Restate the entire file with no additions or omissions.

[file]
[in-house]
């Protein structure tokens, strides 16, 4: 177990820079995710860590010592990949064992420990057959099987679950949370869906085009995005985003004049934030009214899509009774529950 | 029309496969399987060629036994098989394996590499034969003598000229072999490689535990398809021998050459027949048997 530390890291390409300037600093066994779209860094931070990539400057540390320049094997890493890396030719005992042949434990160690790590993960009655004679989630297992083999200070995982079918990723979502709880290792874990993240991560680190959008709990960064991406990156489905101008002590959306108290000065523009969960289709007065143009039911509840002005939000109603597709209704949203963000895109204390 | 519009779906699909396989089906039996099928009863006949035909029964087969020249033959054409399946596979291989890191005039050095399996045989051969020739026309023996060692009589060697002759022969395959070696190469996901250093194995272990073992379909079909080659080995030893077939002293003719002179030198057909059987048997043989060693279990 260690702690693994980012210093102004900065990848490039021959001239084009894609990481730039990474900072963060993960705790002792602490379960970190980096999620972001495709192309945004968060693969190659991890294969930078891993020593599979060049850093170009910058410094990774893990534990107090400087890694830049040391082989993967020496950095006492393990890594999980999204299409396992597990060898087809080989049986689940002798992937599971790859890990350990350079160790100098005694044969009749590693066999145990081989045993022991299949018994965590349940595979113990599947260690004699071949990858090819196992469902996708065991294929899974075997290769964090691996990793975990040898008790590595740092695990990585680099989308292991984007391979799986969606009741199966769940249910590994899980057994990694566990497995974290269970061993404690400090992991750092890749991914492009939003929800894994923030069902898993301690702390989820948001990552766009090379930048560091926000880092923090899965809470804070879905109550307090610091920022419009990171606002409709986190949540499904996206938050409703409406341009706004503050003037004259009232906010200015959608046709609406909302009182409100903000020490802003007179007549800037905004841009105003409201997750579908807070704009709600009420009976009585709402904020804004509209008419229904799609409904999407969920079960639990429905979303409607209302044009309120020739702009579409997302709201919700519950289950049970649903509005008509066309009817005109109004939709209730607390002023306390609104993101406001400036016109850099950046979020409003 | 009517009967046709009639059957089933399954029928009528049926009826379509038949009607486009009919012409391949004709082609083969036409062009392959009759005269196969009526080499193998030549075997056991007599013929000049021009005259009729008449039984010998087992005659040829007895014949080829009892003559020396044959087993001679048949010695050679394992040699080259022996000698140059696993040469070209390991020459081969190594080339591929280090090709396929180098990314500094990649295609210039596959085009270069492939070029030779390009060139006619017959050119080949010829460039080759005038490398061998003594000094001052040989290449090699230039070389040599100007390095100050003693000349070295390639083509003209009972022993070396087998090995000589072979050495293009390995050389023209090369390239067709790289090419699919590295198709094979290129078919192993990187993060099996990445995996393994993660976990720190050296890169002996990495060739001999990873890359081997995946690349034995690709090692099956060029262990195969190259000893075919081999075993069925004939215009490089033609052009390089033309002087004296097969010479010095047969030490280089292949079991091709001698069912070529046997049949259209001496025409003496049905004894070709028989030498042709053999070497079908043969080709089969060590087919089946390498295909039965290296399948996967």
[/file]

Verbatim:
[in-house]
């Protein structure tokens, strides 16, 4: 177990820079995710860590010592990949064992420990057959099987679950949370869906085009995005985003004049934030009214899509009774529950 | 029309496969399987060629036994098989394996590499034969003598000229072999490689535990398809021998050459027949048997 530390890291390409300037600093066994779209860094931070990539400057540390320049094997890493890396030719005992042949434990160690790590993960009655004679989630297992083999200070995982079918990723979502709880290792874990993240991560680190959008709990960064991406990156489905101008002590959306108290000065523009969960289709007065143009039911509840002005939000109603597709209704949203963000895109204390 | 519009779906699909396989089906039996099928009863006949035909029964087969020249033959054409399946596979291989890191005039050095399996045989051969020739026309023996060692009589060697002759022969395959070696190469996901250093194995272990073992379909079909080659080995030893077939002293003719002179030198057909059987048997043989060693279990 260690702690693994980012210093102004900065990848490039021959001239084009894609990481730039990474900072963060993960705790002792602490379960970190980096999620972001495709192309945004968060693969190659991890294969930078891993020593599979060049850093170009910058410094990774893990534990107090400087890694830049040391082989993967020496950095006492393990890594999980999204299409396992597990060898087809080989049986689940002798992937599971790859890990350990350079160790100098005694044969009749590693066999145990081989045993022991299949018994965590349940595979113990599947260690004699071949990858090819196992469902996708065991294929899974075997290769964090691996990793975990040898008790590595740092695990990585680099989308292991984007391979799986969606009741199966769940249910590994899980057994990694566990497995974290269970061993404690400090992991750092890749991914492009939003929800894994923030069902898993301690702390989820948001990552766009090379930048560091926000880092923090899965809470804070879905109550307090610091920022419009990171606002409709986190949540499904996206938050409703409406341009706004503050003037004259009232906010200015959608046709609406909302009182409100903000020490802003007179007549800037905004841009105003409201997750579908807070704009709600009420009976009585709402904020804004509209008419229904799609409904999407969920079960639990429905979303409607209302044009309120020739702009579409997302709201919700519950289950049970649903509005008509066309009817005109109004939709209730607390002023306390609104993101406001400036016109850099950046979020409003 | 009517009967046709009639059957089933399954029928009528049926009826379509038949009607486009009919012409391949004709082609083969036409062009392959009759005269196969009526080499193998030549075997056991007599013929000049021009005259009729008449039984010998087992005659040829007895014949080829009892003559020396044959087993001679048949010695050679394992040699080259022996000698140059696993040469070209390991020459081969190594080339591929280090090709396929180098990314500094990649295609210039596959085009270069492939070029030779390009060139006619017959050119080949010829460039080759005038490398061998003594000094001052040989290449090699230039070389040599100007390095100050003693000349070295390639083509003209009972022993070396087998090995000589072979050495293009390995050389023209090369390239067709790289090419699919590295198709094979290129078919192993990187993060099996990445995996393994993660976990720190050296890169002996990495060739001999990873890359081997995946690349034995690709090692099956060029262990195969190259000893075919081999075993069925004939215009490089033609052009390089033309002087004296097969010479010095047969030490280089292949079991091709001698069912070529046997049949259209001496025409003496049905004894070709028989030498042709053999070497079908043969080709089969060590087919089946390498295909039965290296399948996967």